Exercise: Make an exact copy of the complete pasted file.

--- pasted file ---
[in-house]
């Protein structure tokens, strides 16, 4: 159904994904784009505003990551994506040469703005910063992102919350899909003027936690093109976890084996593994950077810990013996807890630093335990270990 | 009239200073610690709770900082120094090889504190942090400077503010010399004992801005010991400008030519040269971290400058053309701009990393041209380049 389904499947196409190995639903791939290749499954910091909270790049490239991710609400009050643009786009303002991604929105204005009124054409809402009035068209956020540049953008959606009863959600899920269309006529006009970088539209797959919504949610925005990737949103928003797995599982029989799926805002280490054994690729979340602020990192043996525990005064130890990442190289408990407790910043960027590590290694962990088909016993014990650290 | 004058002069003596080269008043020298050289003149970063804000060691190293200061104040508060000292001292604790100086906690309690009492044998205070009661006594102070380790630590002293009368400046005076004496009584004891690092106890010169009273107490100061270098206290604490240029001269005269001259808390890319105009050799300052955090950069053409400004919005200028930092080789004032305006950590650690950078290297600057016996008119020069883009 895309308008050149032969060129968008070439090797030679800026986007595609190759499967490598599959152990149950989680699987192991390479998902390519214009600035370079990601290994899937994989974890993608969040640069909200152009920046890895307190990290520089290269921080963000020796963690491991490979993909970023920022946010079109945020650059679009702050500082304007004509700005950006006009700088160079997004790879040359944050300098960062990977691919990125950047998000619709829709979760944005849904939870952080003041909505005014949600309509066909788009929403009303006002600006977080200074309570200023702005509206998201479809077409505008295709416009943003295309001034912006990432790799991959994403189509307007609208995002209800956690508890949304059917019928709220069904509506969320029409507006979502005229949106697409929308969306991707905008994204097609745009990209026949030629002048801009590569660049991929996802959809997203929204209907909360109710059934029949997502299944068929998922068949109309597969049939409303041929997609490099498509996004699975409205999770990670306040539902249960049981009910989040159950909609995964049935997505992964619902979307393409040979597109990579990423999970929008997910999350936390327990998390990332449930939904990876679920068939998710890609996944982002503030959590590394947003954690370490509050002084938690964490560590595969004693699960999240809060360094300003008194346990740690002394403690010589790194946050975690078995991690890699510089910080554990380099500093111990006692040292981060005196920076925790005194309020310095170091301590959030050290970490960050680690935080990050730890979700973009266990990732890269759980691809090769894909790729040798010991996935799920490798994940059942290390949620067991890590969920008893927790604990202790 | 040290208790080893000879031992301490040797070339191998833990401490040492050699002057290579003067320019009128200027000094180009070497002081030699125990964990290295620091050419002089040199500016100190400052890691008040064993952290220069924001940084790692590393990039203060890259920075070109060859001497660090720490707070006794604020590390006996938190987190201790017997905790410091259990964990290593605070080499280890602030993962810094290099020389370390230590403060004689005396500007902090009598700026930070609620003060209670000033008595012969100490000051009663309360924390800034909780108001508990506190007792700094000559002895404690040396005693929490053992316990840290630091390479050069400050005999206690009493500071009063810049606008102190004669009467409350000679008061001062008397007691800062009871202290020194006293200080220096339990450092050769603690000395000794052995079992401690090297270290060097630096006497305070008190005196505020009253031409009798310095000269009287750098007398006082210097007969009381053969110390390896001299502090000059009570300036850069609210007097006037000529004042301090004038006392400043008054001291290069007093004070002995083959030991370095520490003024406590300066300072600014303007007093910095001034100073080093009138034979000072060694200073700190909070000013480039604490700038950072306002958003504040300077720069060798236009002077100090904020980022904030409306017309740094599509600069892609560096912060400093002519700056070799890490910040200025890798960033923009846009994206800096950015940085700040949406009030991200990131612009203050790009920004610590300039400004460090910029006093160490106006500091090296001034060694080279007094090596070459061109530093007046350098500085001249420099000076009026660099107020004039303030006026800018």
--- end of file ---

[in-house]
């Protein structure tokens, strides 16, 4: 159904994904784009505003990551994506040469703005910063992102919350899909003027936690093109976890084996593994950077810990013996807890630093335990270990 | 009239200073610690709770900082120094090889504190942090400077503010010399004992801005010991400008030519040269971290400058053309701009990393041209380049 389904499947196409190995639903791939290749499954910091909270790049490239991710609400009050643009786009303002991604929105204005009124054409809402009035068209956020540049953008959606009863959600899920269309006529006009970088539209797959919504949610925005990737949103928003797995599982029989799926805002280490054994690729979340602020990192043996525990005064130890990442190289408990407790910043960027590590290694962990088909016993014990650290 | 004058002069003596080269008043020298050289003149970063804000060691190293200061104040508060000292001292604790100086906690309690009492044998205070009661006594102070380790630590002293009368400046005076004496009584004891690092106890010169009273107490100061270098206290604490240029001269005269001259808390890319105009050799300052955090950069053409400004919005200028930092080789004032305006950590650690950078290297600057016996008119020069883009 895309308008050149032969060129968008070439090797030679800026986007595609190759499967490598599959152990149950989680699987192991390479998902390519214009600035370079990601290994899937994989974890993608969040640069909200152009920046890895307190990290520089290269921080963000020796963690491991490979993909970023920022946010079109945020650059679009702050500082304007004509700005950006006009700088160079997004790879040359944050300098960062990977691919990125950047998000619709829709979760944005849904939870952080003041909505005014949600309509066909788009929403009303006002600006977080200074309570200023702005509206998201479809077409505008295709416009943003295309001034912006990432790799991959994403189509307007609208995002209800956690508890949304059917019928709220069904509506969320029409507006979502005229949106697409929308969306991707905008994204097609745009990209026949030629002048801009590569660049991929996802959809997203929204209907909360109710059934029949997502299944068929998922068949109309597969049939409303041929997609490099498509996004699975409205999770990670306040539902249960049981009910989040159950909609995964049935997505992964619902979307393409040979597109990579990423999970929008997910999350936390327990998390990332449930939904990876679920068939998710890609996944982002503030959590590394947003954690370490509050002084938690964490560590595969004693699960999240809060360094300003008194346990740690002394403690010589790194946050975690078995991690890699510089910080554990380099500093111990006692040292981060005196920076925790005194309020310095170091301590959030050290970490960050680690935080990050730890979700973009266990990732890269759980691809090769894909790729040798010991996935799920490798994940059942290390949620067991890590969920008893927790604990202790 | 040290208790080893000879031992301490040797070339191998833990401490040492050699002057290579003067320019009128200027000094180009070497002081030699125990964990290295620091050419002089040199500016100190400052890691008040064993952290220069924001940084790692590393990039203060890259920075070109060859001497660090720490707070006794604020590390006996938190987190201790017997905790410091259990964990290593605070080499280890602030993962810094290099020389370390230590403060004689005396500007902090009598700026930070609620003060209670000033008595012969100490000051009663309360924390800034909780108001508990506190007792700094000559002895404690040396005693929490053992316990840290630091390479050069400050005999206690009493500071009063810049606008102190004669009467409350000679008061001062008397007691800062009871202290020194006293200080220096339990450092050769603690000395000794052995079992401690090297270290060097630096006497305070008190005196505020009253031409009798310095000269009287750098007398006082210097007969009381053969110390390896001299502090000059009570300036850069609210007097006037000529004042301090004038006392400043008054001291290069007093004070002995083959030991370095520490003024406590300066300072600014303007007093910095001034100073080093009138034979000072060694200073700190909070000013480039604490700038950072306002958003504040300077720069060798236009002077100090904020980022904030409306017309740094599509600069892609560096912060400093002519700056070799890490910040200025890798960033923009846009994206800096950015940085700040949406009030991200990131612009203050790009920004610590300039400004460090910029006093160490106006500091090296001034060694080279007094090596070459061109530093007046350098500085001249420099000076009026660099107020004039303030006026800018």